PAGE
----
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Arkansas Follows Utah’s Lead With Social Media Accessibility Law

The state is now the second in the nation with legislation requiring parental consent for child social media usage. It follows closely behind a March law signed by Utah Gov. Spencer Cox.

Arkansas Gov. Sarah Huckabee Sanders signs Senate Bill 549 April 11, 2023.
Arkansas Gov. Sarah Huckabee Sanders signs Senate Bill 549 April 11, 2023.
Image courtesy state of Arkansas.
Arkansas Gov. Sarah Huckabee Sanders this week signed legislation meant to limit social media access for children under 18 years old.

The new law, the Social Media Safety Act, requires social media companies to utilize third-party vendors to perform age verification checks for any users creating new accounts beginning in September — essentially requiring minors under 18 to gain parental consent before using certain social media platforms.

“While social media can be a great tool and a wonderful resource, it can have a massive negative impact on our kids,” Sanders said during a Wednesday press conference. “Seeing the increase that we have, not just here in Arkansas, but across the country when it comes to things like depression, anxiety, loneliness and suicide rates — particularly among teenage girls — you start to pay attention to the things contributing to that.”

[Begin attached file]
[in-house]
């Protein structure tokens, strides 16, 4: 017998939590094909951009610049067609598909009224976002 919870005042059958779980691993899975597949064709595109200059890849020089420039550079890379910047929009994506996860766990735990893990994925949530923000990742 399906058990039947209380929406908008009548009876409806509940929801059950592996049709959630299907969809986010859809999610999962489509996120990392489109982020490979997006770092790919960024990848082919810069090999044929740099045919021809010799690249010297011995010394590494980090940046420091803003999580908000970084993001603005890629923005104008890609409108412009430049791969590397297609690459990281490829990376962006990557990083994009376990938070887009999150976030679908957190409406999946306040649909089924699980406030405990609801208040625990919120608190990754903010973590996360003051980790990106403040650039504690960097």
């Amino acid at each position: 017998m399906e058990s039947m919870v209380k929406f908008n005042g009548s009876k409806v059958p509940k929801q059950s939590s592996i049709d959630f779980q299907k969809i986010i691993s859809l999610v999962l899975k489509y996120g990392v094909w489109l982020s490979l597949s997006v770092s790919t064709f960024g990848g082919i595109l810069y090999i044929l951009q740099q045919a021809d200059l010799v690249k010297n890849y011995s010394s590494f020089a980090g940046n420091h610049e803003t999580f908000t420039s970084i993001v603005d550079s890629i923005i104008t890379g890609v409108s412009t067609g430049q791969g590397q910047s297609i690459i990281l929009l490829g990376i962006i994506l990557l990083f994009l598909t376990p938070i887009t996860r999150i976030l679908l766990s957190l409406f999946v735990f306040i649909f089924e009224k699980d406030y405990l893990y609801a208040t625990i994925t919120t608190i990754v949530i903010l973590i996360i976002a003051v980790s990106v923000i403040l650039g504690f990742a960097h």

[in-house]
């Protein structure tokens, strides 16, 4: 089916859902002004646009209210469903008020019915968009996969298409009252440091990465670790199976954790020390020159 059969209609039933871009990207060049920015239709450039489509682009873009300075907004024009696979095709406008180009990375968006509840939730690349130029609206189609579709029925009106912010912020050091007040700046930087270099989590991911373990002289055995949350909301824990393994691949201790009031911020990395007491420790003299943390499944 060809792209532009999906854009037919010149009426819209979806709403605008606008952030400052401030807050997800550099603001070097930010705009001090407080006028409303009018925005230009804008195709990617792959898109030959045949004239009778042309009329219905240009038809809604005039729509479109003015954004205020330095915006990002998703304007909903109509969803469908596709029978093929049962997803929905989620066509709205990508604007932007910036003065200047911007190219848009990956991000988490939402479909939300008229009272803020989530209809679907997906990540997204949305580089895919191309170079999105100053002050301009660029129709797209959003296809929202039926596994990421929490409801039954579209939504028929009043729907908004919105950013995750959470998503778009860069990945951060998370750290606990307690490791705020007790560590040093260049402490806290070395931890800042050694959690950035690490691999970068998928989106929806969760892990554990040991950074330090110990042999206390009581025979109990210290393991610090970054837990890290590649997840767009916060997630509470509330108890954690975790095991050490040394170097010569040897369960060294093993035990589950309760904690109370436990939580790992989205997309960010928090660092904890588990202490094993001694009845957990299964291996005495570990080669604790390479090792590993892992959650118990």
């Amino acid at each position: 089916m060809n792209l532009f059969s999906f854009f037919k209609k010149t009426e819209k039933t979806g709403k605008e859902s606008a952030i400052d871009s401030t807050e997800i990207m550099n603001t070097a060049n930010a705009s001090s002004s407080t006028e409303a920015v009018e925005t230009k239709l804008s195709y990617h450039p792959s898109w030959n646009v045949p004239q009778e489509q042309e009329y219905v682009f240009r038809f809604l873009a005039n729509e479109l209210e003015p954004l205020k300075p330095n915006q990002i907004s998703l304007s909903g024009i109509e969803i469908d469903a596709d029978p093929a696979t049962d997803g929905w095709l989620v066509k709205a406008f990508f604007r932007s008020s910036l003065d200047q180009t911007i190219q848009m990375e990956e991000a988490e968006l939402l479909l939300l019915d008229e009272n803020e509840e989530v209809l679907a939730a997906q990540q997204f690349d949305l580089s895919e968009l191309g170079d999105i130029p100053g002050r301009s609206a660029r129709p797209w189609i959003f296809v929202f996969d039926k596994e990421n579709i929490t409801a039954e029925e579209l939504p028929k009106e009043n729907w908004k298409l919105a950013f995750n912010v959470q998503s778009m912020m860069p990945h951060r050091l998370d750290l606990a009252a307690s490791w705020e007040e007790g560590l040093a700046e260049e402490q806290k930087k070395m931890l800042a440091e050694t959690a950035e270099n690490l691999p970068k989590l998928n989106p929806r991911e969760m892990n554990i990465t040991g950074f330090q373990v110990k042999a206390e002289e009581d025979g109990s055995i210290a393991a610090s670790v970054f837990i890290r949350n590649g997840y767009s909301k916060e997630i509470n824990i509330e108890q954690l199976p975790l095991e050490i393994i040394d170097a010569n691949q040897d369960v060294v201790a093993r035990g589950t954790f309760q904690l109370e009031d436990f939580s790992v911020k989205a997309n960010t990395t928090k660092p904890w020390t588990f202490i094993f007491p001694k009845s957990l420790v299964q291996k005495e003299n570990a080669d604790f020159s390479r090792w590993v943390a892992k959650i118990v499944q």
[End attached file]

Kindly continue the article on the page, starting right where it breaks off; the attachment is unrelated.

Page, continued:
Arkansas is the second state to pass a law restricting social media use by children. Utah passed similar legislation in March.

With several other states considering similar methods to regulate child social media usage, privacy concerns have steadily seeped into the national discussion as critics question how and if third-party vendors can capitalize from the personal verification information collected.

“There is a penalty should the third-party vendors do something with that data other than the purpose of verification,” she stated during the press conference.

Under the Arkansas law, social media companies will also be held responsible if they ignore or knowingly violate the age verification requirement, facing the possibility of a $2,500 fine for each violation.

The new law, also known as SB396, does include amendments that allow certain media entities to circumvent the new age verification requirement if they fall under unique criteria. Those include media organizations that “exclusively” offer subscription content; social media platforms that permit users to “generate short video clips of dancing, voiceovers, or other acts of entertainment”; and companies that “exclusively offer” video gaming-focused social networking features.

Cloud storage services, business cybersecurity services or educational technology services that collect less than 25 percent of their total revenue from running a social media platform are also excluded.

According to Sanders, the restrictions would only apply to social media platforms that generate more than $100 million in annual revenue.